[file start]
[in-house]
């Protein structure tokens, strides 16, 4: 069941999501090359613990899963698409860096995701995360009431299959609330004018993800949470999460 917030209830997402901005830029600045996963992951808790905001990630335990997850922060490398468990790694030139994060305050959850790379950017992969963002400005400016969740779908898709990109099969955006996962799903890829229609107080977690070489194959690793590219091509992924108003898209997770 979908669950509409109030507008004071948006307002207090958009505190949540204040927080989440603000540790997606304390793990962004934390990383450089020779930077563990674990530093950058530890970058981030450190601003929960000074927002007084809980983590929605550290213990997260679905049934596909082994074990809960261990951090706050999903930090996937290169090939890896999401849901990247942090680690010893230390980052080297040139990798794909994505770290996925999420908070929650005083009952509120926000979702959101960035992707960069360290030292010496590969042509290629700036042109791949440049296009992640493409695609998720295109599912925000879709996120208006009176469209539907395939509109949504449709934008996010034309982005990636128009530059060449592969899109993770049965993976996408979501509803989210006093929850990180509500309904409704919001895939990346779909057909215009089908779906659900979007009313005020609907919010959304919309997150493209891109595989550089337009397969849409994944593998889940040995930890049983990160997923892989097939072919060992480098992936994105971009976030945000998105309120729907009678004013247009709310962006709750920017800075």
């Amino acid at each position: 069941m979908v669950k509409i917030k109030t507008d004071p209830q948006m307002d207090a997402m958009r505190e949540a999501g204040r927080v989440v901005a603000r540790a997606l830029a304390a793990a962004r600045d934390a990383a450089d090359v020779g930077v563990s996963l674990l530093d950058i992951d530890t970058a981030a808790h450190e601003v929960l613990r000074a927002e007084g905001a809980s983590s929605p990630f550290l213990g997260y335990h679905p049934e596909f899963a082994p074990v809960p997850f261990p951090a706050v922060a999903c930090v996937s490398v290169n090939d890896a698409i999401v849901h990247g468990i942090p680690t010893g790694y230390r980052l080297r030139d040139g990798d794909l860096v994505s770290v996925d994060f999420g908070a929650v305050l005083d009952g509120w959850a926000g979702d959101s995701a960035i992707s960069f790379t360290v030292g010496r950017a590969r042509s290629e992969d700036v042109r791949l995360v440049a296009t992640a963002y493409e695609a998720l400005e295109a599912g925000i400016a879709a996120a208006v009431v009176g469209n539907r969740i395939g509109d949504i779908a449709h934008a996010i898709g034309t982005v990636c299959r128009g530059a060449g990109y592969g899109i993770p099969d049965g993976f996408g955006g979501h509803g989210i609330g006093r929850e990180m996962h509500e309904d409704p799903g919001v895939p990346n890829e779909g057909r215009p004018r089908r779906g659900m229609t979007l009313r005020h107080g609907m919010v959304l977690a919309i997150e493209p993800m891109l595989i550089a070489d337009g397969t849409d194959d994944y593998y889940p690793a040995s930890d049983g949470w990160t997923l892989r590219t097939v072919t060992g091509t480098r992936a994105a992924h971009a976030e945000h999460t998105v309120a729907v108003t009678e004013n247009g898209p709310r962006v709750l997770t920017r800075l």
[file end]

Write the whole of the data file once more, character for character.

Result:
[in-house]
């Protein structure tokens, strides 16, 4: 069941999501090359613990899963698409860096995701995360009431299959609330004018993800949470999460 917030209830997402901005830029600045996963992951808790905001990630335990997850922060490398468990790694030139994060305050959850790379950017992969963002400005400016969740779908898709990109099969955006996962799903890829229609107080977690070489194959690793590219091509992924108003898209997770 979908669950509409109030507008004071948006307002207090958009505190949540204040927080989440603000540790997606304390793990962004934390990383450089020779930077563990674990530093950058530890970058981030450190601003929960000074927002007084809980983590929605550290213990997260679905049934596909082994074990809960261990951090706050999903930090996937290169090939890896999401849901990247942090680690010893230390980052080297040139990798794909994505770290996925999420908070929650005083009952509120926000979702959101960035992707960069360290030292010496590969042509290629700036042109791949440049296009992640493409695609998720295109599912925000879709996120208006009176469209539907395939509109949504449709934008996010034309982005990636128009530059060449592969899109993770049965993976996408979501509803989210006093929850990180509500309904409704919001895939990346779909057909215009089908779906659900979007009313005020609907919010959304919309997150493209891109595989550089337009397969849409994944593998889940040995930890049983990160997923892989097939072919060992480098992936994105971009976030945000998105309120729907009678004013247009709310962006709750920017800075």
């Amino acid at each position: 069941m979908v669950k509409i917030k109030t507008d004071p209830q948006m307002d207090a997402m958009r505190e949540a999501g204040r927080v989440v901005a603000r540790a997606l830029a304390a793990a962004r600045d934390a990383a450089d090359v020779g930077v563990s996963l674990l530093d950058i992951d530890t970058a981030a808790h450190e601003v929960l613990r000074a927002e007084g905001a809980s983590s929605p990630f550290l213990g997260y335990h679905p049934e596909f899963a082994p074990v809960p997850f261990p951090a706050v922060a999903c930090v996937s490398v290169n090939d890896a698409i999401v849901h990247g468990i942090p680690t010893g790694y230390r980052l080297r030139d040139g990798d794909l860096v994505s770290v996925d994060f999420g908070a929650v305050l005083d009952g509120w959850a926000g979702d959101s995701a960035i992707s960069f790379t360290v030292g010496r950017a590969r042509s290629e992969d700036v042109r791949l995360v440049a296009t992640a963002y493409e695609a998720l400005e295109a599912g925000i400016a879709a996120a208006v009431v009176g469209n539907r969740i395939g509109d949504i779908a449709h934008a996010i898709g034309t982005v990636c299959r128009g530059a060449g990109y592969g899109i993770p099969d049965g993976f996408g955006g979501h509803g989210i609330g006093r929850e990180m996962h509500e309904d409704p799903g919001v895939p990346n890829e779909g057909r215009p004018r089908r779906g659900m229609t979007l009313r005020h107080g609907m919010v959304l977690a919309i997150e493209p993800m891109l595989i550089a070489d337009g397969t849409d194959d994944y593998y889940p690793a040995s930890d049983g949470w990160t997923l892989r590219t097939v072919t060992g091509t480098r992936a994105a992924h971009a976030e945000h999460t998105v309120a729907v108003t009678e004013n247009g898209p709310r962006v709750l997770t920017r800075l």